However, recent election results proclaiming another Mugabe win have widely been dismissed by Western observers as fraudulent.
The Times of London reports that the UK will "shun" Zimbabwe by not sending any delegates to the UN World Tourism Organization's meeting later this month, which will be held jointly in Victoria Falls and Livingston, Zambia.
Marcelo Risi of the UNWTO says the General Assembly selected the host countries nearly two years ago and that the decision shouldn't be seen as politically motivated.
The meeting is expected to draw a thousand or so delegates and their teams from overseas.
In anticipation of the UNWTO meeting, border posts at Victoria Falls and Katima Mulilo were recently computerized, to ease passage between the countries.
The country still needs to modernize its immigration process, as highlighted in a recent policy brief by the Zimbabwe Economic Policy Analysis and Research Unit, a Harare think tank.
Other problems include limited domestic transportation options - tourists with limited time frequently take light aircraft between destinations - water and power shortages and retention of quality staff.
"Executive chefs and managerial positions in the hotel industry are occupied by a majority of personnel with limited experience and technical skills," compounded by a decline in the quality of recent tourism studies graduates, according to the brief.
Not the place for voluntourism
Journalists and humanitarian aid workers, including short-term volunteers, still need to proceed with caution.
"You should be very aware of your surroundings and seriously consider the risks of taking any pictures outside game parks and known tourist areas," warns the U.S. Bureau of Consular Affairs.
South African photographer David Southwood recently made his second trip to Zimbabwe, and called it one of the "most unnerving" experiences he's ever had.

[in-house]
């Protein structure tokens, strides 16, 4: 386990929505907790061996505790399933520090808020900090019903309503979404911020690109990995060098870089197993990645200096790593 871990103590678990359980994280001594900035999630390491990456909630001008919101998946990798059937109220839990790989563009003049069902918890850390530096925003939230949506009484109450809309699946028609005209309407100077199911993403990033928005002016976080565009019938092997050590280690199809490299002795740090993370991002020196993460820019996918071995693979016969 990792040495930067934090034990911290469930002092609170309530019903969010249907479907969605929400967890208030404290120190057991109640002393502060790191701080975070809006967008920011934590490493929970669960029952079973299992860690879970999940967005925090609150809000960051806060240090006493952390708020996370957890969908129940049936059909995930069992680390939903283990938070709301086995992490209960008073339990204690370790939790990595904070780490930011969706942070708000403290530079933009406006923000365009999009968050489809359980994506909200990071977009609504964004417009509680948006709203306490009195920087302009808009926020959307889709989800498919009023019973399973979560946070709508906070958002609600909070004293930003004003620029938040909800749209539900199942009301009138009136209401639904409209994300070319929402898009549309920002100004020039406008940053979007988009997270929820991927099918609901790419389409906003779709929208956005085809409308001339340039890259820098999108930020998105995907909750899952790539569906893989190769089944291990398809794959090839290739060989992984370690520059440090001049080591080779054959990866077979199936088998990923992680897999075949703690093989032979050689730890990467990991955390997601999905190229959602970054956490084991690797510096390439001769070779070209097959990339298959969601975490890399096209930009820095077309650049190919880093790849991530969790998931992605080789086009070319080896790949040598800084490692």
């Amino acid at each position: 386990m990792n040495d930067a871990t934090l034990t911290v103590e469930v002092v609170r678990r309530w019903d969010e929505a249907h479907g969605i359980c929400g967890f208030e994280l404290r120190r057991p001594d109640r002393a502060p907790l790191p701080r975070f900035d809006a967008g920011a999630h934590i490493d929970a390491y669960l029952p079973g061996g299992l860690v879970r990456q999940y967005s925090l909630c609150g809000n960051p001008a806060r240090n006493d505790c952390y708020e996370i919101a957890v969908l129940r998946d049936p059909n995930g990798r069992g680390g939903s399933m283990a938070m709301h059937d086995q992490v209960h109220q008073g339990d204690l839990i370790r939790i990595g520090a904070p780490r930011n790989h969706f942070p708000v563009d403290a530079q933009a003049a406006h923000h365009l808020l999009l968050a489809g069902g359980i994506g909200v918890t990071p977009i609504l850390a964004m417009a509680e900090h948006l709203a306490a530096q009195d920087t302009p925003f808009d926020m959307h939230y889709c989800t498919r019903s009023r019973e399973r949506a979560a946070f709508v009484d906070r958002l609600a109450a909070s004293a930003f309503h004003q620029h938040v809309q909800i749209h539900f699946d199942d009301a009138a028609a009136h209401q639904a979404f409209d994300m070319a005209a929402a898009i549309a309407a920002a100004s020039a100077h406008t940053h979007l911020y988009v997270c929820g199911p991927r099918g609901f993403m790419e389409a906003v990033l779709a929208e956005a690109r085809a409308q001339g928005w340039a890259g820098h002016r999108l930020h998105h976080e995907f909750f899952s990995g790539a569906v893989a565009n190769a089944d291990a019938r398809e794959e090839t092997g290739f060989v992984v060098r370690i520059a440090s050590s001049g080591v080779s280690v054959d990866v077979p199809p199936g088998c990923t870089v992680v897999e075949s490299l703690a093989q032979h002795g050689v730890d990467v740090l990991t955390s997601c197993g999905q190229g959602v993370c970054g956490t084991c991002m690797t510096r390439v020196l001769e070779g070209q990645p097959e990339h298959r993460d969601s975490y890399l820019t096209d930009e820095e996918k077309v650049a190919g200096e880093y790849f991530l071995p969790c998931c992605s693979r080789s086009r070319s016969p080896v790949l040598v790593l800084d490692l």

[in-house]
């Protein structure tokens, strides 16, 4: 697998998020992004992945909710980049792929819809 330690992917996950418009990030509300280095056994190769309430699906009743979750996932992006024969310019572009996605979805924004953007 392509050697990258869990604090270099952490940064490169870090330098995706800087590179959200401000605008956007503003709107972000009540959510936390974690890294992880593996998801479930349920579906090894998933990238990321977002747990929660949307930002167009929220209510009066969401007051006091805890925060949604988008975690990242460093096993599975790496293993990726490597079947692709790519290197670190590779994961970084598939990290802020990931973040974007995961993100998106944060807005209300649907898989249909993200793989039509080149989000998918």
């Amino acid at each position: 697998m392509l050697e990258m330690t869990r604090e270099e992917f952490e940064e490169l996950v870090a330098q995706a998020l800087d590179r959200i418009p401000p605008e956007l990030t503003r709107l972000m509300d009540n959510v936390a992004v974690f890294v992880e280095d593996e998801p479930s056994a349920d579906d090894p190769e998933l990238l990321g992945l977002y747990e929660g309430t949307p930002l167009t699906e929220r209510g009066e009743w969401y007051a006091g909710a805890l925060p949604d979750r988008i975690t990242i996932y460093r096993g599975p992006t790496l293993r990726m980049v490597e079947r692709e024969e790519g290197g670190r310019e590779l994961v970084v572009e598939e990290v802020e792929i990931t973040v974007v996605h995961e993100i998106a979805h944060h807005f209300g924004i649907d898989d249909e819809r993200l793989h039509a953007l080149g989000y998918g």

Although he entered on a tourist visa, he was in the country on an assignment that brought him into contact with "revolutionary and resistance circles."
"Everybody we spoke to had been pummeled by the regime in some way," he reports. "The paranoia Mugabe has inculcated into the people rubbed off onto me. The ambiance in Zimbabwe for a photographer is not cool."
Still, he adds, "If you weren't aware of the possibilities of what might happen, it might be one of the most easygoing trips you ever had."
The U.S. government currently has neither an official Travel Warning nor a Travel Alert about its citizens visiting Zimbabwe.
If you go
In Zimbabwe, travelers should expect delays.
Roadblocks in and out of cities and dropped Internet connections are par for the course.
Road travel can be slow. It's best to avoid car trips at night.
Upscale tours offer light aircraft to quickly cover the distances between destinations.
Credit card facilities and ATMs aren't always available, so you may want to pay for big-ticket items before departure.
Bring the cash you'll need in U.S. dollars or South African rand; bring small bills, as change isn't always handy.